It is, in worldly terms, a stark messsage. And it is a statement that is deliberately provocative and needs much unpacking.

But Paul uses it to boast of his identification with Christ, his being remarkably at one with him, even bearing the marks of Jesus on his very body.

  • Where/how do you resemble Jesus?
  • Where do you not?
  • How might you more closely identify your ambitions and achievements with the Cross of Jesus?

Street art, Arles, France. (c) 2014, Allen Morris.

Taste and See: Graced works


The Collect at Mass yesterday, the 11th Sunday of Ordinary Time – a Sunday where the readings had much to do with penitence and mercy, adverted to the gap there sometimes is between intention and performance:


O God, strength of those who hope in you,
graciously hear our pleas,
and, since without you mortal frailty can do nothing,
grant us always the help of your grace,
that in following your commands
we may please you by our resolve and our deeds.
Through our Lord Jesus Christ, your Son,
who lives and reigns with you in the unity of the Holy Spirit,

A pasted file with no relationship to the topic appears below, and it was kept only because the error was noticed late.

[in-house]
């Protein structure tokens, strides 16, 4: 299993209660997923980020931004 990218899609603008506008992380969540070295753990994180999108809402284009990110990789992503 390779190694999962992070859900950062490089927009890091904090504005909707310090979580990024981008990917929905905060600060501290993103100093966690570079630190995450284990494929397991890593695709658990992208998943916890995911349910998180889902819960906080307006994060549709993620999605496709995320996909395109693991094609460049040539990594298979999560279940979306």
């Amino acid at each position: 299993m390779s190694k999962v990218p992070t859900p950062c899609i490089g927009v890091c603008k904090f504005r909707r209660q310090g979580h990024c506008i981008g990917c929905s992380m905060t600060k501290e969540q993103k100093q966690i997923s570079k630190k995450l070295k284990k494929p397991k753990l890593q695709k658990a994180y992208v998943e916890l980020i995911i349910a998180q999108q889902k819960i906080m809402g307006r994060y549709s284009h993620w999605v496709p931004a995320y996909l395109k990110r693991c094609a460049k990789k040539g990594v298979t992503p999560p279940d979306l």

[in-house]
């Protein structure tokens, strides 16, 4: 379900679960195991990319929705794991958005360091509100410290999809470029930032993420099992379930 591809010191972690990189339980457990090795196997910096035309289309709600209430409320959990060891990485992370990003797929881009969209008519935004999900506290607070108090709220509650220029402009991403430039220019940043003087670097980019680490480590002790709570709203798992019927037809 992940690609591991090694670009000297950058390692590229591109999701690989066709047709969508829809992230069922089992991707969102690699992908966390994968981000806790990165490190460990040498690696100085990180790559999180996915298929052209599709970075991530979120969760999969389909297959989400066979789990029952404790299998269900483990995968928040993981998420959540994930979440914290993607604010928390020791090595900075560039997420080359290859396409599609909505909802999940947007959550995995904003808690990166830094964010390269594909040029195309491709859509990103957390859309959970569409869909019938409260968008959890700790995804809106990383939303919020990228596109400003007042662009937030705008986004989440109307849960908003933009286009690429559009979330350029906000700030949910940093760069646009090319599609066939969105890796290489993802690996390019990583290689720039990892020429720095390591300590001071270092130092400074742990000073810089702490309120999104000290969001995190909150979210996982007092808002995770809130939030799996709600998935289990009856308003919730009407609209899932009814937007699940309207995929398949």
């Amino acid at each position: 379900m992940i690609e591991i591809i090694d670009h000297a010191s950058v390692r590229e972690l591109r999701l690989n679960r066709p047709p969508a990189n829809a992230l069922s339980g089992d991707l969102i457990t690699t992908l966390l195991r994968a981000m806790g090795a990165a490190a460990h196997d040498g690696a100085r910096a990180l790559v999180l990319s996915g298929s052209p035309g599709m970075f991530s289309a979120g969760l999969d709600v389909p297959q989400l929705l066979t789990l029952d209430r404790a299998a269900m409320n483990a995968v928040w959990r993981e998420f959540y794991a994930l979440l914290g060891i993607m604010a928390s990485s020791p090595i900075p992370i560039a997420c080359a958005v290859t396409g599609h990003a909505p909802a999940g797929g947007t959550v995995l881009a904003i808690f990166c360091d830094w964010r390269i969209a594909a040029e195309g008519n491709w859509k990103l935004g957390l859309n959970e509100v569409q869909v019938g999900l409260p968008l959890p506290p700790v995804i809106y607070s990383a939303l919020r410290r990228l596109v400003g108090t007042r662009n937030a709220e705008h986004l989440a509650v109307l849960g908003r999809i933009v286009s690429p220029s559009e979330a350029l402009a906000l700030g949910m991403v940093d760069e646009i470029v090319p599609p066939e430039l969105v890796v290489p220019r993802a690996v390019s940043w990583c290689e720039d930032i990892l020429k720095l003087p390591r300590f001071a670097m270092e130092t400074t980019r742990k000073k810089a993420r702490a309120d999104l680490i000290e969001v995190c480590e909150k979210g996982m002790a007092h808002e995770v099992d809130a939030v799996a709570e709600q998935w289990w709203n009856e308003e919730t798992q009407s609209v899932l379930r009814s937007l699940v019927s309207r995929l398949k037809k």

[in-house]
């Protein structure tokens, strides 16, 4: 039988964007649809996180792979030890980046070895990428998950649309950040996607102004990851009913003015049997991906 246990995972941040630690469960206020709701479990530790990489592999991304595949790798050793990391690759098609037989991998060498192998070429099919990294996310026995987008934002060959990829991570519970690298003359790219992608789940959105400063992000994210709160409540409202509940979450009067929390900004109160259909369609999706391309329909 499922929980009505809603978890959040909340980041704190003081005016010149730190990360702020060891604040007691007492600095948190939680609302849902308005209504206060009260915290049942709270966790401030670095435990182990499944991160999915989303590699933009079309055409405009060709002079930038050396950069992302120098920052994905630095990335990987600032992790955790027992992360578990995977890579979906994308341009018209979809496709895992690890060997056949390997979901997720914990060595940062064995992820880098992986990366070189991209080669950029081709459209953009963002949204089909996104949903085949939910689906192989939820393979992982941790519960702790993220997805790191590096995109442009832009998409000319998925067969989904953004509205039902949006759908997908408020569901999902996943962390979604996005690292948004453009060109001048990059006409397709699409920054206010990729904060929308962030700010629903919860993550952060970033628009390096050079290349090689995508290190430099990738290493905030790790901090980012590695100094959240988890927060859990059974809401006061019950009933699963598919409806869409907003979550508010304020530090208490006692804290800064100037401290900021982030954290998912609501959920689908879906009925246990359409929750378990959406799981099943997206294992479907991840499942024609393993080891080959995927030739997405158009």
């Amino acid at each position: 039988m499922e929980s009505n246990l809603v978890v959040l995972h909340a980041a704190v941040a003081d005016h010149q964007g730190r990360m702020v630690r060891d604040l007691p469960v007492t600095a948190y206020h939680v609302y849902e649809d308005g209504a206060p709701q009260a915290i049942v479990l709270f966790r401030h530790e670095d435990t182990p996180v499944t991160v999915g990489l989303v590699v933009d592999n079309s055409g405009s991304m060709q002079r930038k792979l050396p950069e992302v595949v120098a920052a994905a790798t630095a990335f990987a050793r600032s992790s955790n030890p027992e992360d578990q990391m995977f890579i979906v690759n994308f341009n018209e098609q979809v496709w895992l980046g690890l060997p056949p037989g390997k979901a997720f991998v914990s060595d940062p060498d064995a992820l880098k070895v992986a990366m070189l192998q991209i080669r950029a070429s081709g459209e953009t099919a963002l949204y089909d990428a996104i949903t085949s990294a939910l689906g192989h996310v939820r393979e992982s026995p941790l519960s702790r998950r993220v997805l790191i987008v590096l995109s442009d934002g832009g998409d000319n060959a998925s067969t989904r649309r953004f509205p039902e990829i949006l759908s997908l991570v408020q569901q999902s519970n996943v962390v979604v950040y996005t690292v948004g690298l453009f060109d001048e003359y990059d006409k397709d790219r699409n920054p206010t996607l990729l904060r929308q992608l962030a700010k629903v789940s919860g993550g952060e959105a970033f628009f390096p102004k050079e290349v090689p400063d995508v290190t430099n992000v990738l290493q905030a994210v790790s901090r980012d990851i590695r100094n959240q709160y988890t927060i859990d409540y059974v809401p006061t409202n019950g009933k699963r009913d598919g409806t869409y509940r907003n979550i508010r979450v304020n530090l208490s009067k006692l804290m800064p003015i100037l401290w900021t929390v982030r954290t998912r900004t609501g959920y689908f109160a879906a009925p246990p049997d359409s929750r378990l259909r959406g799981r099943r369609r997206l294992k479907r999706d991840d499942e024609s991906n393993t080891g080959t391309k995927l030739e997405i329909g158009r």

one God, for ever and ever.

The prayer also reminds of our powerlessness without the grace of God. Left alone we cannot even repent. When we do repent it is because already, and perhaps before we have begun to recognise it, we have been cooperating with the grace of God.

  • What are the intentions, resolves, you find it difficult to fulfil? Why?
  • What are the deeds you regret? Why? What might you to – with God’s grace – to move beyond these?

Temptation of Jesus. Carvings in the cloister of St Trophime, Arles, France. (c) 2014, Allen Morris.

Speak Lord: Tell us we are one.

Jesus healer and teacher

The Second reading on Sunday, the Feast of the Epiphany,  presents a great challenge to our world of distinctions and prejudices.

You have probably heard how I have been entrusted by God with the grace he meant for you, and that it was by a revelation that I was given the knowledge of the mystery. This mystery that has now been revealed through the Spirit to his holy apostles and prophets was unknown to any men in past generations; it means that pagans now share the same inheritance, that they are parts of the same body, and that the same promise has been made to them, in Jesus Christ, through the gospel.

Ephesians 3:2-3,5-6

All – in, by, and with Christ – are one with us and we with them. No distinctions are more important than that unity, not even any difference between the sinner and the righteous. God’s mercy re-establishes us as his children. His mercy calls sinners to repentance and gives the righteous  fresh reason to rejoice; but his mercy overcomes sin and gives firm foundation to our joy.